Despite Walmart’s anti-fraud programs, the FTC is trying to blame the Company for actions by third parties, including fraud the FTC has already acknowledged was caused by another company—while that company was under federal government oversight through a compliance monitor, and during a period when that company’s own fraud prevention system had failed.
This civil lawsuit is factually misguided and legally flawed. In fact, it was approved by the FTC by the narrowest of margins after Chair Lina Khan refused Walmart the due process of hearing directly from the company, and then the Department of Justice refused to take this case to court.”
Meta Killing Off Last Remnant of Failed Crypto Strategy
Facebook parent company Meta warned users of its Novi wallet that they had until September 1 to withdraw any funds, at which time the app will be shutting down.
As a quick refresher, the original intention was that the Novi wallet would leverage a newly created stablecoin, Diem, which would be backed by a basket of fiat currencies. But faced with intense regulatory scrutiny, the ambitions and scope of the project shrunk repeatedly.
Eventually, a Novi wallet “pilot” focused on remittances between the US and Guatemala did launch, though it utilized Paxos’ USDP stablecoin instead of Meta’s defunct Diem.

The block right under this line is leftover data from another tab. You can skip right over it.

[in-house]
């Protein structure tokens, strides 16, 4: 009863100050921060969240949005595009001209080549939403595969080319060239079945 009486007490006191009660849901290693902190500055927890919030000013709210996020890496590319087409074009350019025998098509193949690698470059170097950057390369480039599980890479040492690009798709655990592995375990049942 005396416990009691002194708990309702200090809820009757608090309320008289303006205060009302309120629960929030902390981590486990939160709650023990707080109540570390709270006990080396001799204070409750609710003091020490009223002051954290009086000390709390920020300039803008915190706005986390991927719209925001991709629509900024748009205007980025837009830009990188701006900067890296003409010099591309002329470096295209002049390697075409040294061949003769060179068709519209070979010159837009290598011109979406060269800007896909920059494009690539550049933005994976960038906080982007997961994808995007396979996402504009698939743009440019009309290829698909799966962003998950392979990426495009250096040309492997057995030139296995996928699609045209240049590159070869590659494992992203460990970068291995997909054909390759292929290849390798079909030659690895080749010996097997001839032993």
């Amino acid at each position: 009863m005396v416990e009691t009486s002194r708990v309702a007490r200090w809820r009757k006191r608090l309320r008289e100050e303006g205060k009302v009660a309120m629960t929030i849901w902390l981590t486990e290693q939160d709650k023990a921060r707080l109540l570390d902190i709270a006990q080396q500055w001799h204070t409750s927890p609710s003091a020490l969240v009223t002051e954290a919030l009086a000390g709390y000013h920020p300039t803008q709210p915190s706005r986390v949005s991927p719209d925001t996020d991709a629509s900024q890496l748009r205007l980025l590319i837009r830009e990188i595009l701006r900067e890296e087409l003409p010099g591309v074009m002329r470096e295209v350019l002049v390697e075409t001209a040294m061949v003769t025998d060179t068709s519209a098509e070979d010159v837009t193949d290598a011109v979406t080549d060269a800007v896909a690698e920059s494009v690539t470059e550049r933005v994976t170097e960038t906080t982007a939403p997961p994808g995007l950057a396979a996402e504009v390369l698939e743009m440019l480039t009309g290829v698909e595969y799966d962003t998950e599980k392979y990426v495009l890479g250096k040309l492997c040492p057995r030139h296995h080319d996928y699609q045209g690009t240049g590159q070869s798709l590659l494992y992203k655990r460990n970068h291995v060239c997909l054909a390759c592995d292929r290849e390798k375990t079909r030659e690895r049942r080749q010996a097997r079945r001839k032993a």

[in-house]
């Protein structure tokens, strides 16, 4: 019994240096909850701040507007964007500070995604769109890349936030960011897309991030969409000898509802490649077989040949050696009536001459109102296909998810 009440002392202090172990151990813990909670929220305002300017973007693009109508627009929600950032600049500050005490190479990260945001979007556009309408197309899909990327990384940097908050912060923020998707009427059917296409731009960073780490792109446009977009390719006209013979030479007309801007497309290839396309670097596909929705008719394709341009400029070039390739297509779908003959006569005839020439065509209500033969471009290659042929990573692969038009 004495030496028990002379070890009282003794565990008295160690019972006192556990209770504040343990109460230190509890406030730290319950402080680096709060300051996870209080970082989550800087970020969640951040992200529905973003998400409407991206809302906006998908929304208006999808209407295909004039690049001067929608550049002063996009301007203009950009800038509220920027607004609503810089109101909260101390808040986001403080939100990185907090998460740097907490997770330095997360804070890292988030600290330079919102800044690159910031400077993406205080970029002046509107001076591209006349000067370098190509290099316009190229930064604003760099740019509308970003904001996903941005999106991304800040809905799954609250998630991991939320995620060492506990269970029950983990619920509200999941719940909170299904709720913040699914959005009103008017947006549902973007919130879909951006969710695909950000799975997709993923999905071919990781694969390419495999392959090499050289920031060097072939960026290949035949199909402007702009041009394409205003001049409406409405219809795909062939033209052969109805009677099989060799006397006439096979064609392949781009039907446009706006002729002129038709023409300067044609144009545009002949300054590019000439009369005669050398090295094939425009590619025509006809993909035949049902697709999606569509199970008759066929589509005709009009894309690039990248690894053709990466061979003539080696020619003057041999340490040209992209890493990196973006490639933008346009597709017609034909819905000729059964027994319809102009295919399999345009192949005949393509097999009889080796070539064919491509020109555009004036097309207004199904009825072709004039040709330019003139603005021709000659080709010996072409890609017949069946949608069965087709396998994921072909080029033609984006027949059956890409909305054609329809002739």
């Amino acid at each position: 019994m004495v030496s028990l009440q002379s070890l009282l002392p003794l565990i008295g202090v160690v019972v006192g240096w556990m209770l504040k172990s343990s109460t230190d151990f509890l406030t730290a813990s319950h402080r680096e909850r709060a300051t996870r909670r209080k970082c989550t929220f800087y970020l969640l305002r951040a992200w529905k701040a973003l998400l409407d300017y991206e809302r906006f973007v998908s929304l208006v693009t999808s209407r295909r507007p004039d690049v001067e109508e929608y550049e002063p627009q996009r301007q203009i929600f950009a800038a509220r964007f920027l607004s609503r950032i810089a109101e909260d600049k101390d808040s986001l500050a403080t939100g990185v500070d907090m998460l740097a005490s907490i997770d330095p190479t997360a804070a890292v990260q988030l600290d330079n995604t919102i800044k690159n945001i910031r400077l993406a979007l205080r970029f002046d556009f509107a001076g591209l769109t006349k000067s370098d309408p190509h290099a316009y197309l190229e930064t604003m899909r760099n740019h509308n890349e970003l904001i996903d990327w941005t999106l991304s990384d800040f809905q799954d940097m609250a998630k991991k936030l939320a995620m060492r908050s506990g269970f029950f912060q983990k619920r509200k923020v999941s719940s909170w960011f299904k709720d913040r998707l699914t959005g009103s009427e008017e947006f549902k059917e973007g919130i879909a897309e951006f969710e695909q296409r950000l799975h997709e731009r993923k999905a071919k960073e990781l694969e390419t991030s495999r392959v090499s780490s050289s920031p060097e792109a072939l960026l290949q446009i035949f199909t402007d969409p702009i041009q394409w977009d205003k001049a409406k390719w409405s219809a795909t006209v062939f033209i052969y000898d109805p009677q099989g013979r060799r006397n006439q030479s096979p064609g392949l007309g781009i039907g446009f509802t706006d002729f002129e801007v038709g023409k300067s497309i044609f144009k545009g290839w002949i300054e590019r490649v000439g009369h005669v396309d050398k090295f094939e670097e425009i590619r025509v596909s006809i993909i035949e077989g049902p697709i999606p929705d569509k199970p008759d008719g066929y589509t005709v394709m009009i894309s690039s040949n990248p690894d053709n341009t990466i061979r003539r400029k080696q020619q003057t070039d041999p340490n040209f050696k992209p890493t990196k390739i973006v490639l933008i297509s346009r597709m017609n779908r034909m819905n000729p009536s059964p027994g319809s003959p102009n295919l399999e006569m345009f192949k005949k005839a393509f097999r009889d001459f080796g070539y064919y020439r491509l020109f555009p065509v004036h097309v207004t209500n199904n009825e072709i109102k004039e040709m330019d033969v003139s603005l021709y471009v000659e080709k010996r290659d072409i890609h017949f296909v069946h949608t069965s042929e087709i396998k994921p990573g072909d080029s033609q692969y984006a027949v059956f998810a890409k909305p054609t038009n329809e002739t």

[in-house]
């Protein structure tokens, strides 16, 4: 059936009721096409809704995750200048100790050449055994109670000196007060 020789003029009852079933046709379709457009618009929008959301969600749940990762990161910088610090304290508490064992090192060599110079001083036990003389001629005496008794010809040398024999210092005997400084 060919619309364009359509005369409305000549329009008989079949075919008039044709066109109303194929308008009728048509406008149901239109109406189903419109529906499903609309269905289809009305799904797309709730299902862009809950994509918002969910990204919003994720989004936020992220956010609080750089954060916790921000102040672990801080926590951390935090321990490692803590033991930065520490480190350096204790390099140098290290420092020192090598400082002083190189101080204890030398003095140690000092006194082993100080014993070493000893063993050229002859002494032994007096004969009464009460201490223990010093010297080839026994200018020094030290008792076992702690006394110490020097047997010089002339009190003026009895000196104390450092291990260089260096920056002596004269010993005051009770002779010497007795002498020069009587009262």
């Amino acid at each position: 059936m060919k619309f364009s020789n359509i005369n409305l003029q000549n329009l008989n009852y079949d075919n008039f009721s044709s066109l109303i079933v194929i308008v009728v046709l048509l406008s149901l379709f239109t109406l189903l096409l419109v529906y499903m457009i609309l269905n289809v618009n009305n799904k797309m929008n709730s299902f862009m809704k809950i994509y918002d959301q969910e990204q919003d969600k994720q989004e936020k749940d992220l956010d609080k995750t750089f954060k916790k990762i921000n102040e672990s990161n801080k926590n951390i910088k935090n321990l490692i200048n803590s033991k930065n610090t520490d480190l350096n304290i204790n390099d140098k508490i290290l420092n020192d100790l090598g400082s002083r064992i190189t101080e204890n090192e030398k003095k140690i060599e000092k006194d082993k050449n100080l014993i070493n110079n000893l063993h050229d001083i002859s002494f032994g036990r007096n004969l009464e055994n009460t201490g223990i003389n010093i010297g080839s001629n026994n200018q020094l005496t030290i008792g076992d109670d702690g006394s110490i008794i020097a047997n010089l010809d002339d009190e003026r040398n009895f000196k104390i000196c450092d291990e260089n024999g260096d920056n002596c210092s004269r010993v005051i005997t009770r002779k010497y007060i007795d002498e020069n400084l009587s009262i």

Earlier this year, the Diem Association, a third party entity setup by Meta, announced it would shut down and sell its assets to crypto-focused Silvergate Bank.
Finally Novi, the last vestige of Meta’s crypto strategy, is being put out of its misery.
Goldman’s Marcus Losses Could Top $1.2 Billion This Year
Part of the promise of Goldman’s consumer business Marcus was that ‘boring,’ consistent revenue generators like consumer lending would provide stability to serve as a balance to the firm’s traditional business lines, like trading and investment banking, which can be highly profitable but also volatile.
With Marcus on track to record a $1.2 billion loss this year alone, things aren’t turning out that way.
Back at its 2020 Investor Day, the firm expected losses from its consumer and transaction banking businesses to peak at $1 billion (ex-loan loss reserves) in 2020.
Goldman forecast that the initiatives would breakeven in 2022 and generate positive returns in subsequent years.
That, of course, was before COVID disruptions, delays to new product launches, and executive turnover.
While Goldman is nearing the launch of its consumer checking product, convincing customers to switch from their existing bank may be a challenge.
Other initiatives, like its PFM tool Marcus Insights, a point-of-sale loan dubbed Marcus Pay, and its robo-like advisor Marcus Invest, have failed to gain meaningful traction.